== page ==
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Effect of viscous dissipation on MHD water-Cu and EG-Cu nanofluids flowing through a porous medium

A comparative study of Stokes second problem
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Abstract

This paper provides a comparative analysis of two different types of nanofluids for Stokes second problem. Additional effects of MHD, porosity and viscous dissipation are also considered. Two types of Newtonian liquids (water and ethylene glycol) are considered as base fluids with suspended nanosized Cu particles. A homogenous model of Newtonian nanofluids over a flat plate is used to describe this phenomenon with Stokes boundary conditions such that the ambient fluid is static and with uniform temperature. The problem is first written in terms of nonlinear partial differential equations with physical conditions; then after non-dimensional analysis, the Laplace transform method is used for its closed-form solution. Exact expressions are determined for the dimensionless temperature, velocity field, Nusselt number and skin friction coefficient and arranged in terms of exponential and complementary error functions satisfying the governing equations and boundary conditions. They are also reduced to the known solutions of Stokes second problem for Cu-water nanofluids. Results are computed using Maple software. The results showed that both skin friction and rate of heat transfer increase with increasing solid volume fraction of nanoparticles. MHD and porosity had an opposite effect on velocity for both types of nanofluids. The dimensionless temperature increases by increasing the Eckert and Hartmann numbers.

Keywords

Stokes problems Cu-H2 O and Cu-EG nanofluids Viscous dissipation MHD Porosity Exact solutions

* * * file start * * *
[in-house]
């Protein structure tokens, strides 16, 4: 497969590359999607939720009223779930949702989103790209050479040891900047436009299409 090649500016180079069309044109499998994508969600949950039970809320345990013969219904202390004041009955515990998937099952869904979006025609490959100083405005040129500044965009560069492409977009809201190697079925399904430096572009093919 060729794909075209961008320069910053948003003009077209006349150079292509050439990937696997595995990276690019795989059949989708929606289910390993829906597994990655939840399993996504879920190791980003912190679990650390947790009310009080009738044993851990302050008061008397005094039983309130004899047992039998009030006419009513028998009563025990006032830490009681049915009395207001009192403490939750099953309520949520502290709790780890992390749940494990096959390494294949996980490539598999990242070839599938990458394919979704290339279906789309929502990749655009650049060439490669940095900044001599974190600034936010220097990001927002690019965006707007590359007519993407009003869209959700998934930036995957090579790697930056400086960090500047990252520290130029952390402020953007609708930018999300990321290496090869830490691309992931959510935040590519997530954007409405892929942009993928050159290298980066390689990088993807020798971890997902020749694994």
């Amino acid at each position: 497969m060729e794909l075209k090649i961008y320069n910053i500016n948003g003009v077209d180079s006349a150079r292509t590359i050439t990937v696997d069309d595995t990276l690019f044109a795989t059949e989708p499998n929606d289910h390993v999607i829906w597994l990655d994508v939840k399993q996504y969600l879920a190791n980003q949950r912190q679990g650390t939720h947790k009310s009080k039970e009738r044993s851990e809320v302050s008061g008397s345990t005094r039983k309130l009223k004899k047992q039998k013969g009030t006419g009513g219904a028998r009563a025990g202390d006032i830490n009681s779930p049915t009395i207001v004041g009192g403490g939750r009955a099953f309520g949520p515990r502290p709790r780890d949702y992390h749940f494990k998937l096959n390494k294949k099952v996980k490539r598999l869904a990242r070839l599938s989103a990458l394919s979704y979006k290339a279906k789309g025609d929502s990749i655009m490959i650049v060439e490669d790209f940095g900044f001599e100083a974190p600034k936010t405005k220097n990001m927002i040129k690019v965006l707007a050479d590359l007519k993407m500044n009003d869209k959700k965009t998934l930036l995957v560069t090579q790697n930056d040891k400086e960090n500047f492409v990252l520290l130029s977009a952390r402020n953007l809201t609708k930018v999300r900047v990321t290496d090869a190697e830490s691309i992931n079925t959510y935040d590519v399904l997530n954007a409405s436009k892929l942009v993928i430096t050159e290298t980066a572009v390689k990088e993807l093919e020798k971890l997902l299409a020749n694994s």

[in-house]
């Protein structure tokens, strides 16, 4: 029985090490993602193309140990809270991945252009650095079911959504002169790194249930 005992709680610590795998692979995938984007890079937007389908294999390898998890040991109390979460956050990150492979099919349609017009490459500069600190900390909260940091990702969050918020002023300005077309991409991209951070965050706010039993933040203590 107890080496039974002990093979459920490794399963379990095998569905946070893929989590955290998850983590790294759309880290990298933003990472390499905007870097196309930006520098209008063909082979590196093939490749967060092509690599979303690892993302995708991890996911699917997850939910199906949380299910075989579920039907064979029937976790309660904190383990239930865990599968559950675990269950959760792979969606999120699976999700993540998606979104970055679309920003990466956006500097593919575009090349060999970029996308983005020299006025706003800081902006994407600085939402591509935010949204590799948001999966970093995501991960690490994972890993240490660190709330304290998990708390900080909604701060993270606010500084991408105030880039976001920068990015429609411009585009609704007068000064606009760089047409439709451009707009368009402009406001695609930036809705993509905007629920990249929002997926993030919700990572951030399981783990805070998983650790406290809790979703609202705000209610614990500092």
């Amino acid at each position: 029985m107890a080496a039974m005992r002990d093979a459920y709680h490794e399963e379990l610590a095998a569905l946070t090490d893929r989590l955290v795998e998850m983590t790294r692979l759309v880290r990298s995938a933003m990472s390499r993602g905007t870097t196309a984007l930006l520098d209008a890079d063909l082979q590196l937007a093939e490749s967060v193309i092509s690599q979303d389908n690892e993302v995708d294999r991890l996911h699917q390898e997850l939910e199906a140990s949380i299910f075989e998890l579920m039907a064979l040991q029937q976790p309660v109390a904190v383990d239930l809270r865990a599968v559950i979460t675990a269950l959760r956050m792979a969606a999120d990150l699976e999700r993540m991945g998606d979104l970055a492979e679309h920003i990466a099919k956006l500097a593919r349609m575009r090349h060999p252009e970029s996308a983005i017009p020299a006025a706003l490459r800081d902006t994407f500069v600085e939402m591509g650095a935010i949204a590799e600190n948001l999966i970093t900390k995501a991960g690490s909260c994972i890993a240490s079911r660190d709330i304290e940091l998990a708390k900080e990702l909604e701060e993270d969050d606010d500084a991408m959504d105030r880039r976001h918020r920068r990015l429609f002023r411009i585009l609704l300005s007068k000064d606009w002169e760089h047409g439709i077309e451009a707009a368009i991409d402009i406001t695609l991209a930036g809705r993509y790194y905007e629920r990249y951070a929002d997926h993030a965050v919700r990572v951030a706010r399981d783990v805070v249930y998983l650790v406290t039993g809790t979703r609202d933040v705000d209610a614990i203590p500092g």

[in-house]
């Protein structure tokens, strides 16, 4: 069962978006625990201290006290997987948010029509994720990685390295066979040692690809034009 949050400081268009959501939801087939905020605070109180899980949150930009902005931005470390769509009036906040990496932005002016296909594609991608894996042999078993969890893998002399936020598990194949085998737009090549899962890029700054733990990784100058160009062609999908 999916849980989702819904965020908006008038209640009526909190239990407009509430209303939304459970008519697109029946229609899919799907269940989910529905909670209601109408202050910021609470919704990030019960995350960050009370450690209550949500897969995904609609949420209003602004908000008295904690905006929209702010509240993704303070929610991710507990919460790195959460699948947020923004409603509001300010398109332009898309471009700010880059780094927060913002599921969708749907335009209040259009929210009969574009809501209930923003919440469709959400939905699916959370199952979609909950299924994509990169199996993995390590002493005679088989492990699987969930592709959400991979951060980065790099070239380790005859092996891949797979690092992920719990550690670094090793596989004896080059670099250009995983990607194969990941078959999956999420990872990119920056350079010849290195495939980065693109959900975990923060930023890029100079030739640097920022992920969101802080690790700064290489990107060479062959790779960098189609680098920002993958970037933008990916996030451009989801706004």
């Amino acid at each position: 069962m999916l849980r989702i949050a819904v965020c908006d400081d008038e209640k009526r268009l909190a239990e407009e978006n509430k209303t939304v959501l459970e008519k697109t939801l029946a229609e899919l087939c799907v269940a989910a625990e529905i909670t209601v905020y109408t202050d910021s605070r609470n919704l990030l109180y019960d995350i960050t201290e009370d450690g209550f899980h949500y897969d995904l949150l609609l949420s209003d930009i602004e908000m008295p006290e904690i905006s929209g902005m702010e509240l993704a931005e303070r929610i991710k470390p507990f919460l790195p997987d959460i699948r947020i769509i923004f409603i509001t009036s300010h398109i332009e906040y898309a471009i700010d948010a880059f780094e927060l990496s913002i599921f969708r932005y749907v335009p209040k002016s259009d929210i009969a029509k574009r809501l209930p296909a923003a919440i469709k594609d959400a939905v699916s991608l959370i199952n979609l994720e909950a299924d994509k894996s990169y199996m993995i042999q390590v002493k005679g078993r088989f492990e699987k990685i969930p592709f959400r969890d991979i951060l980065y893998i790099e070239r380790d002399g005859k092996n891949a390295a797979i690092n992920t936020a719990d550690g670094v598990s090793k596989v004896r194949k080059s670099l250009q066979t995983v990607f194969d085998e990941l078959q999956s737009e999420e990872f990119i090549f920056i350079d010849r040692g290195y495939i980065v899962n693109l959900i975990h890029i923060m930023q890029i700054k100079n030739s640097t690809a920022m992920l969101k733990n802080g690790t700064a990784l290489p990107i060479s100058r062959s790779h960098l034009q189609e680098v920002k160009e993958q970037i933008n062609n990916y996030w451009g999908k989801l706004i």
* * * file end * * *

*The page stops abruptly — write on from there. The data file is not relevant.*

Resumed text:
List of symbols

\(B_{0}\)

Strength of magnetic field (wb m−2)

\(c_{\text{p}}\)

Heat capacity at a (J kg−1 K−1) constant pressure

\(\left( {c_{\text{p}} } \right)_{\text{nf}}\)

Nanofluid heat capacity(J kg−1 K−1) at a constant pressure

\(H(t)\)

Heaviside function

\(k\)

Permeability (H m−1)

\(K\)

Porosity parameter

\(k_{\text{f}}\)

Base fluid thermal conductivity (W m−1 k−1)

\(k_{\text{s}}\)

Solid particle thermal conductivity (W m−1 k−1)

\(k_{\text{nf}}\)

Nanofluid thermal conductivity (W m−1 k−1)

\(M\)

Hartmann number

\(\Pr\)

Prandtl number

\(T\)

Temperature of the fluid (K)

\(T_{{\infty }}\)

Ambient temperature (K)

\(t\)

Time (s)

\(u\)

Velocity of the fluid (m s−1)

\({\text{erfc}}\)

Complementary error function

Greek symbols

\(\mu_{\text{f}}\)

Base fluid dynamic viscosity (m2 s−1)

\(\mu_{\text{nf}}\)

Nanofluid dynamic viscosity (m2 s−1)

\(\rho_{\text{f}}\)

Base fluid density (kg m−3)

\(\rho_{\text{s}}\)

Solid particle density (kg m−3)

\(\rho_{\text{nf}}\)

Nanofluid density (kg m−3)

\(\sigma\)

Electric conductivity (S m−1)

\(\sigma^{*}\)

Stefan–Boltzmann constant (W m−2 K−4)

\(\theta\)

Dimensionless temperature

\(\varphi\)

Porosity of the medium (H m−1)

\(\omega\)

Frequency of the oscillation (Hz)

Subscripts

\(f\)

Base fluid

\(s\)

Solid particle nanofluid

nf

Nanofluid

w

Condition at wall

\(\infty\)

Condition at infinity

Superscripts

*

Dimensional variables

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Copyright information

© Akadémiai Kiadó, Budapest, Hungary 2018

Authors and Affiliations

  1. 1.Faculty of Mathematics and StatisticsTon Duc Thang UniversityHo Chi Minh CityVietnam
  2. 2.Department of Mechanical Engineering, College of EngineeringPrince Mohammad Bin Fahd UniversityAl KhobarKingdom of Saudi Arabia

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